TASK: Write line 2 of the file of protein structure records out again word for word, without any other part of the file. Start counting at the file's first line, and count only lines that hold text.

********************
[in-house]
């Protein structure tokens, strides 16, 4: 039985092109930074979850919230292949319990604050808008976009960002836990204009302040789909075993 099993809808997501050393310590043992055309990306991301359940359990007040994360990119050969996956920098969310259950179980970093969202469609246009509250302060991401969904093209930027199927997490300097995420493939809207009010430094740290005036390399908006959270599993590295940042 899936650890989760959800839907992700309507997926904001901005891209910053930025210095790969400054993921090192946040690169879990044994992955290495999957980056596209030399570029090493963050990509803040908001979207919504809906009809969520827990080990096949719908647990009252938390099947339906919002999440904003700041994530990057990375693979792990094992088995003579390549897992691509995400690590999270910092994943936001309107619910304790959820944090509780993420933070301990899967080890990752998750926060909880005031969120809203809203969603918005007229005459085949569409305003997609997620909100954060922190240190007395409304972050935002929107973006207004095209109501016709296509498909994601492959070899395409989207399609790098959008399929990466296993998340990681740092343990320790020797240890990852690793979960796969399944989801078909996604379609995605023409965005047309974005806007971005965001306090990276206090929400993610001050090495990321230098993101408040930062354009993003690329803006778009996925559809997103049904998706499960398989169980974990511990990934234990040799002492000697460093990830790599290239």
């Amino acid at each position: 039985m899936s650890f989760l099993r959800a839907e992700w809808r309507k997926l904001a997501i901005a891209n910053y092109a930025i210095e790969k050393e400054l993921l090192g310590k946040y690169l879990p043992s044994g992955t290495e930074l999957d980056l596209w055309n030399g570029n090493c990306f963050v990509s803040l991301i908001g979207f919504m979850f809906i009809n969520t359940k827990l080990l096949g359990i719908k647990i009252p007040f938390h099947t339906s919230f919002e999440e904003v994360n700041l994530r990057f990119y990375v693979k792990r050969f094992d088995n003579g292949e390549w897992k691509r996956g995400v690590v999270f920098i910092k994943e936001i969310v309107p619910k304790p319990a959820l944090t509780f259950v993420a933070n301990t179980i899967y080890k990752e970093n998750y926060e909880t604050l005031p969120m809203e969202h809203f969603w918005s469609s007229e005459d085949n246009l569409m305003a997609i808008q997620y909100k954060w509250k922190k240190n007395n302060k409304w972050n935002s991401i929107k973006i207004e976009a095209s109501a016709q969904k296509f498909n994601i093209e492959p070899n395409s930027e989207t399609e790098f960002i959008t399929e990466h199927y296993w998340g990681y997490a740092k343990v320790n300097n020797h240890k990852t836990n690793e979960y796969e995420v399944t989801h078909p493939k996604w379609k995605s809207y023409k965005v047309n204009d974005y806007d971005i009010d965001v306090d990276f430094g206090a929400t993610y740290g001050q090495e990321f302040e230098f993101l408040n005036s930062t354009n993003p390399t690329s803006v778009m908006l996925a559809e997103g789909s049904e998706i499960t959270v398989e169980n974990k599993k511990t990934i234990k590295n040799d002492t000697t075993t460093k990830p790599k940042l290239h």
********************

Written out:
């Protein structure tokens, strides 16, 4: 039985092109930074979850919230292949319990604050808008976009960002836990204009302040789909075993 099993809808997501050393310590043992055309990306991301359940359990007040994360990119050969996956920098969310259950179980970093969202469609246009509250302060991401969904093209930027199927997490300097995420493939809207009010430094740290005036390399908006959270599993590295940042 899936650890989760959800839907992700309507997926904001901005891209910053930025210095790969400054993921090192946040690169879990044994992955290495999957980056596209030399570029090493963050990509803040908001979207919504809906009809969520827990080990096949719908647990009252938390099947339906919002999440904003700041994530990057990375693979792990094992088995003579390549897992691509995400690590999270910092994943936001309107619910304790959820944090509780993420933070301990899967080890990752998750926060909880005031969120809203809203969603918005007229005459085949569409305003997609997620909100954060922190240190007395409304972050935002929107973006207004095209109501016709296509498909994601492959070899395409989207399609790098959008399929990466296993998340990681740092343990320790020797240890990852690793979960796969399944989801078909996604379609995605023409965005047309974005806007971005965001306090990276206090929400993610001050090495990321230098993101408040930062354009993003690329803006778009996925559809997103049904998706499960398989169980974990511990990934234990040799002492000697460093990830790599290239």